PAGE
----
A while ago, a Nicola Prentis wrote about an interesting conversation activity called Reverse Reading. It enjoyed some popularity and even prompted her to write a short book of lesson-plans based on Reverse Reading. The idea is quite simple: turn a reading lesson into a conversation lesson by writing questions that use target vocabulary in the reading as well as asking questions about the concepts in the reading. This has a few benefits, first, according to Nicola, it avoids situations in which a text is used as a prompt for discussion but the class becomes more of a reading lesson than a conversation one. Instead of “tacking” on conversation questions, foreground them and then work backwards to language analysis and reading. Other benefits include exposure to new vocabulary, phrases, and grammatical forms. You could either pre-teach the vocabulary, making the Reverse Reading the second exposure (and the actually reading, if done, the third) or students could discuss vocabulary while discussing the questions. One other benefit is that these questions force students to consider their background knowledge (or lack thereof), a very important step in the learning process.
I really liked this idea and used it on several occasions with success. It is easy to design and serves as a great way to preview language and ideas. Recently, however, I have been using it a bit differently. For certain texts, I start with the Reverse Reading. I draft questions using target vocabulary, with all questions pertaining to ideas in the text. Students either preview the vocab before the conversation or while discussing the questions. They discuss the questions with the emphasis on their own ideas and opinions. They jot down brief answers as they discuss the questions. Then, students read the text and complete any other comprehension activities I may create. Finally, students use the Reverse Reading questions again, but this time, they must answer from the perspective of the text, referring to specific paragraphs or lines to support their answer.
I added this last step as I wanted students to pay more attention to details while also accepting, rejecting, or revising their previous ideas based on the information on the text. This second round of questions also requires them to use textual evidence, using phrases like “According to” or “___ states”, giving them practice in oral referencing, a very useful academic skill.
Here is an example based on the reading “The Workforce of the Twenty-First Century” from Making Connections 2. This was for a B1~2 reading course:
Reverse Reading Questions (target vocabulary in bold)
- What is the difference between a developed and a developing country?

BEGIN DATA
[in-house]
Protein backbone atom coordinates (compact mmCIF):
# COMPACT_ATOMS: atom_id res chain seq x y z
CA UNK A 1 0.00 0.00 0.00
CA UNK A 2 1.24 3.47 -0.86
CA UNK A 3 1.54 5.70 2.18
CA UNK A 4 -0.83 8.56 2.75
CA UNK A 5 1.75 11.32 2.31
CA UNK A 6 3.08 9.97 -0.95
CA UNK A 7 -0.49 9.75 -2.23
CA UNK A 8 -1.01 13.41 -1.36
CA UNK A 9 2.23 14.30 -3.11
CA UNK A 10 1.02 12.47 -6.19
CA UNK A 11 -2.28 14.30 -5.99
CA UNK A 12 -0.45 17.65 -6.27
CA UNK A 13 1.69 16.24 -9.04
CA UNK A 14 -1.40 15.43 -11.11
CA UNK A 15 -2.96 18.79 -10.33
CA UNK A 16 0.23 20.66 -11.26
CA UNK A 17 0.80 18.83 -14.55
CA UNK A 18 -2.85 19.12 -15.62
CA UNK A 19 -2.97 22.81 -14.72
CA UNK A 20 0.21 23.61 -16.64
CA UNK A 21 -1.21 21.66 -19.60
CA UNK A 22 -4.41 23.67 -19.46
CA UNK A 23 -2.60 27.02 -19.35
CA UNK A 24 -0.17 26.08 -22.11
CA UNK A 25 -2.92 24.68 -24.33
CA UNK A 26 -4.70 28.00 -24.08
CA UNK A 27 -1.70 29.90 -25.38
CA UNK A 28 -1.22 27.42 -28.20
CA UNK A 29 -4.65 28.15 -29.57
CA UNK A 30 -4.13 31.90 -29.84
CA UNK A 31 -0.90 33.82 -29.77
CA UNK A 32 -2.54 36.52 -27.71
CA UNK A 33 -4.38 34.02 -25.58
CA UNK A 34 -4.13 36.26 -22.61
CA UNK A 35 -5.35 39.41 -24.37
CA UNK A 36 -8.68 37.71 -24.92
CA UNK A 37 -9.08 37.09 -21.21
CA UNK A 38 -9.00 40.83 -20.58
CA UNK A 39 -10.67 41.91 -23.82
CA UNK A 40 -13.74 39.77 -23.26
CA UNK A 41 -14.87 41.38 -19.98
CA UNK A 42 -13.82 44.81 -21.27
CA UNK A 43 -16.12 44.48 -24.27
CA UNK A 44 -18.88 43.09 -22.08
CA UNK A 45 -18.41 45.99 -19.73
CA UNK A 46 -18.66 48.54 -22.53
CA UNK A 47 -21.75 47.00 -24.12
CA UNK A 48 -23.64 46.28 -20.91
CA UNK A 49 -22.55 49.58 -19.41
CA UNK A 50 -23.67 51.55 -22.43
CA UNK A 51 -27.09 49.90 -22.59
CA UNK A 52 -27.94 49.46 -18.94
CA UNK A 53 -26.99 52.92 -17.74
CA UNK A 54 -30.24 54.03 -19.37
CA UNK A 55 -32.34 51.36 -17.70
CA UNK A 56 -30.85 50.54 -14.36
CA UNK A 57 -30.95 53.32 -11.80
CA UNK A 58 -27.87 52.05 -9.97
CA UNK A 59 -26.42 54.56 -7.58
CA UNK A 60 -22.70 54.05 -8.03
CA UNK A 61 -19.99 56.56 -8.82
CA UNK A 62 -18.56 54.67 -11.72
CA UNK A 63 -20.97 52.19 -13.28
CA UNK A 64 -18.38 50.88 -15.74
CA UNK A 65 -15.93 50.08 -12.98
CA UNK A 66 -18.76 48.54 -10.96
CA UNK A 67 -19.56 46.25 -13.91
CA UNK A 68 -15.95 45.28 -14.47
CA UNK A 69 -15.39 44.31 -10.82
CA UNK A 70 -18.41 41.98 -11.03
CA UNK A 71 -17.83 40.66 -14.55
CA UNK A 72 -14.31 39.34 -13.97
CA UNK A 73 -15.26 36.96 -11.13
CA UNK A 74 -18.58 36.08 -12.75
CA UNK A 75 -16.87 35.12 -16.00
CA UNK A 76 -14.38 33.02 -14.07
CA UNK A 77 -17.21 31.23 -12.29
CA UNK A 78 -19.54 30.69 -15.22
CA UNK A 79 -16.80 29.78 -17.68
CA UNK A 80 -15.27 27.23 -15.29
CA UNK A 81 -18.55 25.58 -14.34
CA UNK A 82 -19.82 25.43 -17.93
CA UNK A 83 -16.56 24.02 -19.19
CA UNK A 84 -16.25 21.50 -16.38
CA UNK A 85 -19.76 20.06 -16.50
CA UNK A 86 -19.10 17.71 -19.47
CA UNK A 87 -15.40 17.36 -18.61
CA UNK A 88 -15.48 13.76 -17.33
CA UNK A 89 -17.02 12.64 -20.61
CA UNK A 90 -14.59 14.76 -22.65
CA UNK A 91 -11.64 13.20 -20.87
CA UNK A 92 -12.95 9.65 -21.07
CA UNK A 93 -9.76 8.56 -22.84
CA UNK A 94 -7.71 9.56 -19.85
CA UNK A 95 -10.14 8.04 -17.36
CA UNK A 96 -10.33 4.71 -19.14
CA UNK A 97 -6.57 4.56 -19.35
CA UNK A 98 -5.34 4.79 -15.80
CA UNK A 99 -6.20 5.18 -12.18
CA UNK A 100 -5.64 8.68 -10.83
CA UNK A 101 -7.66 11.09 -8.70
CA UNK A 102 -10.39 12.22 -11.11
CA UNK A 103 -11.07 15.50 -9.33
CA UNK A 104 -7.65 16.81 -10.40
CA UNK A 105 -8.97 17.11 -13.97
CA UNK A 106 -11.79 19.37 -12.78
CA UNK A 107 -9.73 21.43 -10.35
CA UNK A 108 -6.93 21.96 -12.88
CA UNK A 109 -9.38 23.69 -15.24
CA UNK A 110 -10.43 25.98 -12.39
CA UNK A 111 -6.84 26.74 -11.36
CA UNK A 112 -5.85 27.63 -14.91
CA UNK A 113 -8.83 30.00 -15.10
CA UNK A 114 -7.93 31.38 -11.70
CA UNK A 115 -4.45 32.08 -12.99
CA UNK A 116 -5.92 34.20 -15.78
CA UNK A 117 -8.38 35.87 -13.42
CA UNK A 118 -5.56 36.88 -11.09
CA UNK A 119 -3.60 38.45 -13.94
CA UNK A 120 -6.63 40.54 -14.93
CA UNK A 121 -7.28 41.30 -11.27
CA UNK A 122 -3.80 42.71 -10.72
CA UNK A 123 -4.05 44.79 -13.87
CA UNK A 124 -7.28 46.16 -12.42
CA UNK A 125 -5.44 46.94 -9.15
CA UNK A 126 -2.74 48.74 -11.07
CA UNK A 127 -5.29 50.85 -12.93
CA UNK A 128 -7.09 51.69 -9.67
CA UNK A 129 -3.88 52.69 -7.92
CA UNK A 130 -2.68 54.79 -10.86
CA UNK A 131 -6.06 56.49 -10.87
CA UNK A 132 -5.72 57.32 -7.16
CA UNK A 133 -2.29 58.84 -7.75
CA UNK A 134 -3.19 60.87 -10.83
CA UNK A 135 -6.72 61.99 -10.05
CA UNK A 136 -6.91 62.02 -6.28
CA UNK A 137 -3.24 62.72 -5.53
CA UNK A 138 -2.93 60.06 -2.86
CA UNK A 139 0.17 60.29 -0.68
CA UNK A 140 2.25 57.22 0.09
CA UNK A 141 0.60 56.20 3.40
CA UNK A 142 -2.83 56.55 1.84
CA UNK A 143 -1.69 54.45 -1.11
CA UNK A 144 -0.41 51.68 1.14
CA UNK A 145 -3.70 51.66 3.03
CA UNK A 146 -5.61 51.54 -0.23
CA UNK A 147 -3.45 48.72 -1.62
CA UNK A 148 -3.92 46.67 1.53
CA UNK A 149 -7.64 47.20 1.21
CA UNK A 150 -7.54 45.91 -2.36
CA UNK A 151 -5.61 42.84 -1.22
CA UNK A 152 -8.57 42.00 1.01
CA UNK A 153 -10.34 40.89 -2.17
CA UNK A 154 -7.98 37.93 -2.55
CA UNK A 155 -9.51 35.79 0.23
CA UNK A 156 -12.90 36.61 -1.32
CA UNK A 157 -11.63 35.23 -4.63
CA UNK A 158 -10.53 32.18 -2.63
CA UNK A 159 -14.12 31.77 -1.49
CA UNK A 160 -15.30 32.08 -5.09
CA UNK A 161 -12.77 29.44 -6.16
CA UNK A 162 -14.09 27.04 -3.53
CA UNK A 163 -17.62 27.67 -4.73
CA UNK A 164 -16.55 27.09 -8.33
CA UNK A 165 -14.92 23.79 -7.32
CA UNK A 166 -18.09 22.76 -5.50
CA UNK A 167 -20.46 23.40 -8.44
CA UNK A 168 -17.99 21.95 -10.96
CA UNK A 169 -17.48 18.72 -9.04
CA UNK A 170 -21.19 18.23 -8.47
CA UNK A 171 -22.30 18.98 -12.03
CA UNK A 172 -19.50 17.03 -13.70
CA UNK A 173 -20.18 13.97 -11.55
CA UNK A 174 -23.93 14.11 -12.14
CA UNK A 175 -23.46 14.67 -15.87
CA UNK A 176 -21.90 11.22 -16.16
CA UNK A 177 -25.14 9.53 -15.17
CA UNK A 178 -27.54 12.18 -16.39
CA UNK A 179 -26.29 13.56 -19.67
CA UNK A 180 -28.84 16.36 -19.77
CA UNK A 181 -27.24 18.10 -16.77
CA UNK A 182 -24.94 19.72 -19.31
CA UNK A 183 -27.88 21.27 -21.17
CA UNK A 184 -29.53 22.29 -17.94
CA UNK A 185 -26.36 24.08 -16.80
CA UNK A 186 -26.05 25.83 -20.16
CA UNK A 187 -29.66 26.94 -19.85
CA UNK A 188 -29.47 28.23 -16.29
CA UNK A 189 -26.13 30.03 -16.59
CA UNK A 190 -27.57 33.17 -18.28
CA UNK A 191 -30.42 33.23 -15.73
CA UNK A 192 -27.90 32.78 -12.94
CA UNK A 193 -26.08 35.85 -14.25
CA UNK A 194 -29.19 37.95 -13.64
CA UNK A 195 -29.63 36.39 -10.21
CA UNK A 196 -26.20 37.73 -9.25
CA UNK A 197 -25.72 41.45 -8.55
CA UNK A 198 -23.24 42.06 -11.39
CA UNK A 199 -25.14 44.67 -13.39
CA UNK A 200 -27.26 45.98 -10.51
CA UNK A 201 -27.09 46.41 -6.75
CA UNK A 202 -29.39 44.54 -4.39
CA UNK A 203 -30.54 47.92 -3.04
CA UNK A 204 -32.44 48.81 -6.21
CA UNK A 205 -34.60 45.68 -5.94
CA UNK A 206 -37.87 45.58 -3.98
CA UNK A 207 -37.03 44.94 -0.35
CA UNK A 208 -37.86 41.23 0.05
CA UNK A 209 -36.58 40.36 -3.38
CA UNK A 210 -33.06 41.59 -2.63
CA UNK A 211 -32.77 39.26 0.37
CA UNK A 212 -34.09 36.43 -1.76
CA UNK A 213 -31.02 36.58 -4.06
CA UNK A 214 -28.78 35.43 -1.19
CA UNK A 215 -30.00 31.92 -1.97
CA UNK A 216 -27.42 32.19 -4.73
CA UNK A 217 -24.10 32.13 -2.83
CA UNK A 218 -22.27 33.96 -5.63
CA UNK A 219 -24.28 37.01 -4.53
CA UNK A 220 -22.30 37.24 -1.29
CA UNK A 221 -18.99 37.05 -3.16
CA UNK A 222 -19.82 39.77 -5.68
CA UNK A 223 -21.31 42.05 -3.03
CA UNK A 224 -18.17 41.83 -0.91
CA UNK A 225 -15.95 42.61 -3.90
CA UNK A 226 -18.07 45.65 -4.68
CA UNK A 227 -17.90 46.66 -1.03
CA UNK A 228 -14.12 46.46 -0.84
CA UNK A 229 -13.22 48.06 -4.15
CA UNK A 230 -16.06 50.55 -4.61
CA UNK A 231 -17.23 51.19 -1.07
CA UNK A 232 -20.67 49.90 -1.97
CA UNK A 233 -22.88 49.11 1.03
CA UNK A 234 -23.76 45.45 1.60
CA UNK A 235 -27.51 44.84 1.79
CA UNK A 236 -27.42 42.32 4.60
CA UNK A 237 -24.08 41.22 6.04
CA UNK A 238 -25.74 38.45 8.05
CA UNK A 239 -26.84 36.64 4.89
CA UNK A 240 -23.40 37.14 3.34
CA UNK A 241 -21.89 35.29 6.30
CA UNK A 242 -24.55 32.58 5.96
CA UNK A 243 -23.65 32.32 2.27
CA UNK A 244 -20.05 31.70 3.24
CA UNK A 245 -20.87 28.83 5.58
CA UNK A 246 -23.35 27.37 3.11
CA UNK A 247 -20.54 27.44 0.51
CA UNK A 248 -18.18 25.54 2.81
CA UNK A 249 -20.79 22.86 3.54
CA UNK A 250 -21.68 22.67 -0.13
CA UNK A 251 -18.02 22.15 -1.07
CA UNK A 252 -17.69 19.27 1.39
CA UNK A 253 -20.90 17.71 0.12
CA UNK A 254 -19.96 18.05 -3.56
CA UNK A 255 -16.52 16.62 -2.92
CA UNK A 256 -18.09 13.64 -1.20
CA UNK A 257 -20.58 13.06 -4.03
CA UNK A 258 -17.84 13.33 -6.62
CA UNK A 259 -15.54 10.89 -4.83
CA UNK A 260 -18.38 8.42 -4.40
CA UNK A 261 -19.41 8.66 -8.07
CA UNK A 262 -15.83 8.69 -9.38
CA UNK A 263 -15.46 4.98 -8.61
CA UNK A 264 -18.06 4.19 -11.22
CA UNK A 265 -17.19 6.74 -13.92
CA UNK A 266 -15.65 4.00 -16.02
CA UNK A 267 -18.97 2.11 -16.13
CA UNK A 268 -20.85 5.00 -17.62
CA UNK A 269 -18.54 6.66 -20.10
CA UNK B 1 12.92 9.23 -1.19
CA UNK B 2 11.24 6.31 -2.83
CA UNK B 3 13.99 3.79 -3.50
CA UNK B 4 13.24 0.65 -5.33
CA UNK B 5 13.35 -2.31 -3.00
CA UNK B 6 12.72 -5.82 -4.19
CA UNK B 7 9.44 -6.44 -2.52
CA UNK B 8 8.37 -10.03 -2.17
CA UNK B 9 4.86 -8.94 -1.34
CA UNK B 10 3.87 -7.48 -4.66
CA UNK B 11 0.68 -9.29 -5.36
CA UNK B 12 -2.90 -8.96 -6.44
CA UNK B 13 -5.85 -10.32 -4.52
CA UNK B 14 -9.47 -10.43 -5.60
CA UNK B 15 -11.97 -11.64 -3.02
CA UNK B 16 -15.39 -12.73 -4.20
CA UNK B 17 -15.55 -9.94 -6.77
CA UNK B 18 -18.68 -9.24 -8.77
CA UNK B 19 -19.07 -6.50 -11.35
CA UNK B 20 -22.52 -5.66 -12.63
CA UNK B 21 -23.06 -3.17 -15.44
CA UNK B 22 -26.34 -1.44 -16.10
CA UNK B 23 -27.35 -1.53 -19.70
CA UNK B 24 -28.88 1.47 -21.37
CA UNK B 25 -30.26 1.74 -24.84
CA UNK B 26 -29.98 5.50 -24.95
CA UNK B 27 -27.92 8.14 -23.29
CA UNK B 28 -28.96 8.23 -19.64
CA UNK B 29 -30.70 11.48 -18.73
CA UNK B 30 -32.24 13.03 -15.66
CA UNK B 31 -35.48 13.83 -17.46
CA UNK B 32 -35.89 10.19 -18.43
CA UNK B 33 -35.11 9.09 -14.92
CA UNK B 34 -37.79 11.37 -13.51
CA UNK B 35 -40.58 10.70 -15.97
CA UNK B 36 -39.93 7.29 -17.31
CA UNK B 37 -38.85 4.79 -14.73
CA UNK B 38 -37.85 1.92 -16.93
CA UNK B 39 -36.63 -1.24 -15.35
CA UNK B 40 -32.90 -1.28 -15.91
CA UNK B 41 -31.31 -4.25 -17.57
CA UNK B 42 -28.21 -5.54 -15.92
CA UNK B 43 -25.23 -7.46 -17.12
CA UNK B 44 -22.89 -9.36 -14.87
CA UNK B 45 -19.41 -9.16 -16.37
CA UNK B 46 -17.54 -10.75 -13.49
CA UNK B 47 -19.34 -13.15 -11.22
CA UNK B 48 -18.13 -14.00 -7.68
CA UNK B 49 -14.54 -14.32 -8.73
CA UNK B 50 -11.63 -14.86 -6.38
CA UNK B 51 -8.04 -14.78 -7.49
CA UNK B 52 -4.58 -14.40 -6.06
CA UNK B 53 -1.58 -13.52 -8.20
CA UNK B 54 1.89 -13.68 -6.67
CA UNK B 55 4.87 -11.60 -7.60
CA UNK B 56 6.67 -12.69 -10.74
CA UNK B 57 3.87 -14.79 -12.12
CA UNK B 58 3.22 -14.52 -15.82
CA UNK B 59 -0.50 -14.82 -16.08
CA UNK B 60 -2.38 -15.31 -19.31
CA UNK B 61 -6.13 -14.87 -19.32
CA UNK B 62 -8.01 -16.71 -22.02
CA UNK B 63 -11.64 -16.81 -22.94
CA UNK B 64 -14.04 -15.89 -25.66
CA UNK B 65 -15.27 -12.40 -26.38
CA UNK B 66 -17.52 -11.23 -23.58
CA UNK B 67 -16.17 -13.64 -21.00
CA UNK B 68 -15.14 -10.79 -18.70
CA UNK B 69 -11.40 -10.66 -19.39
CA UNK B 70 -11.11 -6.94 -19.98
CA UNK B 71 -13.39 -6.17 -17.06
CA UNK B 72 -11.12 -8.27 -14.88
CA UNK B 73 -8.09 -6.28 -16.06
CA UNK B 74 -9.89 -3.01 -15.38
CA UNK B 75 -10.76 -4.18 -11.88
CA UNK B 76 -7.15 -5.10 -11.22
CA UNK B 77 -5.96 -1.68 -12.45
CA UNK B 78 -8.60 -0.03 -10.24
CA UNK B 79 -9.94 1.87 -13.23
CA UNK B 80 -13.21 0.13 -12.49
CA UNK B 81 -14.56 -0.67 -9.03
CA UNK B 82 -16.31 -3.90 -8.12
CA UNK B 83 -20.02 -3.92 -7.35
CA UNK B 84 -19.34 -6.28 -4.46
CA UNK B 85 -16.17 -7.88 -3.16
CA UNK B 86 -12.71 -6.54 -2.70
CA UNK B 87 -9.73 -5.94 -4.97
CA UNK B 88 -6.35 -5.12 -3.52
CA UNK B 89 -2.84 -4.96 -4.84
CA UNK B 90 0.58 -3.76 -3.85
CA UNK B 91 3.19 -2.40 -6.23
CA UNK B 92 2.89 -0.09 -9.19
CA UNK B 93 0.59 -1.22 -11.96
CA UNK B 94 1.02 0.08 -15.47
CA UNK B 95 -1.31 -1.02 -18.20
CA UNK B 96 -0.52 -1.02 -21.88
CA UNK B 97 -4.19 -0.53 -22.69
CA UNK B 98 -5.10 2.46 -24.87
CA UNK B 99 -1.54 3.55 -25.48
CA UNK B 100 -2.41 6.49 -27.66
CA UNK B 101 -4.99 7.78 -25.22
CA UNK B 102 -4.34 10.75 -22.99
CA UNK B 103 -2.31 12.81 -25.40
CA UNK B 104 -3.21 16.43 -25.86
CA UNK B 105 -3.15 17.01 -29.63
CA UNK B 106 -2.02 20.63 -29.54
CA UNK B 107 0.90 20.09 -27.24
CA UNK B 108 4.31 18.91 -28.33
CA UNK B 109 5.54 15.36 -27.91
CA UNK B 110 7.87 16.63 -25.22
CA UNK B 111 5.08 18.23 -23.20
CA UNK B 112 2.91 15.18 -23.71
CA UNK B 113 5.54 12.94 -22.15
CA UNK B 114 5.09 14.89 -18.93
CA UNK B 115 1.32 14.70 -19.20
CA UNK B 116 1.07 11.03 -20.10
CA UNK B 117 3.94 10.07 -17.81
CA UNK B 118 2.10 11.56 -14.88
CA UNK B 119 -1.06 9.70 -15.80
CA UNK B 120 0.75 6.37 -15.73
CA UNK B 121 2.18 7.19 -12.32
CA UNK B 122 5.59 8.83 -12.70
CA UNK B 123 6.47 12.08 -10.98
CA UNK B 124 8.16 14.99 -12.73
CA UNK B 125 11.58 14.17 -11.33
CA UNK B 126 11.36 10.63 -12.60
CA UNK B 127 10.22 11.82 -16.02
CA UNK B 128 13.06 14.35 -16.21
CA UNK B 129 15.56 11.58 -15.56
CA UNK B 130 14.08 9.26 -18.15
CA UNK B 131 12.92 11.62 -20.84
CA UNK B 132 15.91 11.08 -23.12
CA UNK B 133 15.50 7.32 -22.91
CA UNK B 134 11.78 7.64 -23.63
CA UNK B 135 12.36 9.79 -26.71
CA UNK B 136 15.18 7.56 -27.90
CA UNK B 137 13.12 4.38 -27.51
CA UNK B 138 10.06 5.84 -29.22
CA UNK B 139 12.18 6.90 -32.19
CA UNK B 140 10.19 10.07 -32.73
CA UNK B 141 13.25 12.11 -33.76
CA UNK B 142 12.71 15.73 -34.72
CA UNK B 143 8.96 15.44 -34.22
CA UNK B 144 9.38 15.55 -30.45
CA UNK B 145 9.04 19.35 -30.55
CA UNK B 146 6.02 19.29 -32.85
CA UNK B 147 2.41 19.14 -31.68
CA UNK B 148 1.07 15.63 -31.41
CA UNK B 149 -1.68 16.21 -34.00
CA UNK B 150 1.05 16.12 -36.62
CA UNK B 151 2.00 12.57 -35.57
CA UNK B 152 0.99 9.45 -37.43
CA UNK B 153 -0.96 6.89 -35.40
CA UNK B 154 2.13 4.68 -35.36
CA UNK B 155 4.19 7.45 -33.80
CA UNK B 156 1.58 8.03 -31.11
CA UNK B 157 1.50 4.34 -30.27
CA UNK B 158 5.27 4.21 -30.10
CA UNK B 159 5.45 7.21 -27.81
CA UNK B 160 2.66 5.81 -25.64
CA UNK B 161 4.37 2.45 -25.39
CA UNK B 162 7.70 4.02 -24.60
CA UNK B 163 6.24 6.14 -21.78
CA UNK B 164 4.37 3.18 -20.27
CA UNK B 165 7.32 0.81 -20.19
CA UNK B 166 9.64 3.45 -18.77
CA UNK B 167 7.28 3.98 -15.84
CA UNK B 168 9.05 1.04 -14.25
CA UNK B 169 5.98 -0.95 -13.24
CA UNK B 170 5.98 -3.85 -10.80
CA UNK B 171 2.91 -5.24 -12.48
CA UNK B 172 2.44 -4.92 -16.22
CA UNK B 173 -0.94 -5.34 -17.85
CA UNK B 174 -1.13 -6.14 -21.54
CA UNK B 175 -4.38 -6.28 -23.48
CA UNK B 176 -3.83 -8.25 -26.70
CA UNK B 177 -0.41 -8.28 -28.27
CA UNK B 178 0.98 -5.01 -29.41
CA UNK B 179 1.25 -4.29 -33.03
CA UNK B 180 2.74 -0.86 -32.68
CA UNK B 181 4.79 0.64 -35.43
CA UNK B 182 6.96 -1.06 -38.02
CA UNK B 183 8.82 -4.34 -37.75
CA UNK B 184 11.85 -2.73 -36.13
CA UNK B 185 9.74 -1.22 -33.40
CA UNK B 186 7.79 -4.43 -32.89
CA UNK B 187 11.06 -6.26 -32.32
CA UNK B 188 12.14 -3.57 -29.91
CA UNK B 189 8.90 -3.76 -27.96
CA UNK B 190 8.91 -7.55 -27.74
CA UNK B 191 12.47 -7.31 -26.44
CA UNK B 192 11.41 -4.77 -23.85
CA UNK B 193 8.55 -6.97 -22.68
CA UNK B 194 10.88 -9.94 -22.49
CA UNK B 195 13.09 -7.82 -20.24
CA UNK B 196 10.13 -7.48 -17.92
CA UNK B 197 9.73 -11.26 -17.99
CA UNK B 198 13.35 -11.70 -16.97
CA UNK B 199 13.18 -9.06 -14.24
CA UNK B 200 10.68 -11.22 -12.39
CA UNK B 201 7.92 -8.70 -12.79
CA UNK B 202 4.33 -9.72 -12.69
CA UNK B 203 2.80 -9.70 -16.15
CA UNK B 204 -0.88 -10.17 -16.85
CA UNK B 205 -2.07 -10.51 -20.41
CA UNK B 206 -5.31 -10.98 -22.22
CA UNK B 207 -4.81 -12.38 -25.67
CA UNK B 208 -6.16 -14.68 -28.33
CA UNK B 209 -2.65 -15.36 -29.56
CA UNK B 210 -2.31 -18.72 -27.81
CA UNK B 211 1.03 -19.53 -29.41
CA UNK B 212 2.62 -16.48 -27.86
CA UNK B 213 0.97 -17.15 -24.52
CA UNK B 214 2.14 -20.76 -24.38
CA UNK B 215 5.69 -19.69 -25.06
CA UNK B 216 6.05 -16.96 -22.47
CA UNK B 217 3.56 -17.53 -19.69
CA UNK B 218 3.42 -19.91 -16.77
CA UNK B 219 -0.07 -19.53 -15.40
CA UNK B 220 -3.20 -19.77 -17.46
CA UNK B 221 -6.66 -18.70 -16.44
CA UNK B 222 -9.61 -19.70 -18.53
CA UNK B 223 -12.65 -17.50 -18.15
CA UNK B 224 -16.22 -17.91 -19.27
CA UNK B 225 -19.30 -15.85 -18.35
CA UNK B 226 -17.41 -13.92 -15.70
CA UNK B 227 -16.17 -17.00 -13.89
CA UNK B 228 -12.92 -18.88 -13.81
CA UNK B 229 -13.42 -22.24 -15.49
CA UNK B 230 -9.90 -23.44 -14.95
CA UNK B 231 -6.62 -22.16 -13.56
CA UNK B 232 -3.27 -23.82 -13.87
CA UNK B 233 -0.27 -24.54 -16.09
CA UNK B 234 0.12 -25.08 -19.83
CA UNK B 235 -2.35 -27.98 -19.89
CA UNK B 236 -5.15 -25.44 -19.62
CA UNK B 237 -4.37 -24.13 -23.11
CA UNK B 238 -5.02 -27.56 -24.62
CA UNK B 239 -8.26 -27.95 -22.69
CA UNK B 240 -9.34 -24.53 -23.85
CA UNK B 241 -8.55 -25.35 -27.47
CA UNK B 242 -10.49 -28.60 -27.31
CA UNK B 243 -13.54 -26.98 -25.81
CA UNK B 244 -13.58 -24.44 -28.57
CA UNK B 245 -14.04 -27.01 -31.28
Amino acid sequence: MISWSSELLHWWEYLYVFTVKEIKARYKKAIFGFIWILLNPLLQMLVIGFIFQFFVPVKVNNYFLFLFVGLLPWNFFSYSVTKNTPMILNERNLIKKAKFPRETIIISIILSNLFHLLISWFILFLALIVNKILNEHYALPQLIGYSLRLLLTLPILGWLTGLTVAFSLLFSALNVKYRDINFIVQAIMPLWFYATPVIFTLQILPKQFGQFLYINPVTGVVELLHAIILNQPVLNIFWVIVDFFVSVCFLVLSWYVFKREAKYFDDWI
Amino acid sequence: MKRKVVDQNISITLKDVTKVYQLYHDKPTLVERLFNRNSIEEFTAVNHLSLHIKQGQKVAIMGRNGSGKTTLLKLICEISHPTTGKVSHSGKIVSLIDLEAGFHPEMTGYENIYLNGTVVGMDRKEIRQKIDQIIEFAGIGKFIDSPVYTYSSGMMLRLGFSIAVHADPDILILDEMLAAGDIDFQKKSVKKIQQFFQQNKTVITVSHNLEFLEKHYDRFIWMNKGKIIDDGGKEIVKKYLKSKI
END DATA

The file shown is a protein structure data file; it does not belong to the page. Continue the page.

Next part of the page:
- How is today’s workforce different from the workforce of the past?
- Do you think there is a greater demand for skilled or low-skilled workers? Why?
- What are some advantages of outsourcing?
- Why do some people criticize outsourcing?
- When manufacturing jobs disappear, who should be blamed?
- What is commonly manufactured by skilled workers?
- What do you think prevents people from working in another country?
- What attracts people to work in another country?
- Do you think foreign workers keep their salaries or send it back to their home country? Why?
For this particular example, the questions require a lot of information finding as opposed to critical thinking. However, you can certainly build that into the questions you make.
I have also used this idea in conjunction with jigsaw reading. First, students answer the questions together. Then, they read their respective articles. Then, they come back together and answer the questions based on the articles, teaching the main concepts of their article to their partner(s).
Here is an example based on readings of Jefferson’s Notes on Slavery from Newsela and Frederick Douglass’ speech “The Hypocrisy of American Slavery”, also on Newsela. This was for a pre-university listening and speaking class that focuses on US History.
Reading Questions (Question 1-4 refer to reading 1; 5-9 are for reading 2)
- Why do you think many whites had objections to including blacks in America after the slaves were free?
- Do you think the differences between races are due to differences of nature, differences of education, or something else?
- Do you think children learn through imitation (copying their parents and friends)? If so, what do you think slave-owners’ children learned from their parents?
- Do you think that sadness and suffering inspire poetry and songs? If so, what effect do you think this had on slave and African-American music?
- Why would an ex-slave find hypocrisy in being asked to celebrate the Fourth of July?
- What do you think is a better method to persuade someone: discussion or criticism? Why?
- Do you think slave-holders thought slavery was wrong? Why or why not?
- Do you think the laws recognized slaves as people, property, or animals?
- What different justifications do you think upheld slavery?
Students had already learned about slavery from other readings and lectures, so they had to draw on their new background knowledge to answer these questions for the first round of reverse reading, and that knowledge was reinforced while reading and especially during the second round.
I have not done this yet, but a third idea for reverse reading would be to use it with listening texts, with students referring to notes during the second round of questions.
In summary, drafting questions using target vocabulary, grammar, and ideas, and then using these questions before AND after a text helps build exposure to vocabulary, activates background knowledge, helps to assimilate new information with old information, requires close reading, referencing, and critical thinking. That seems like quite a powerful reading activity!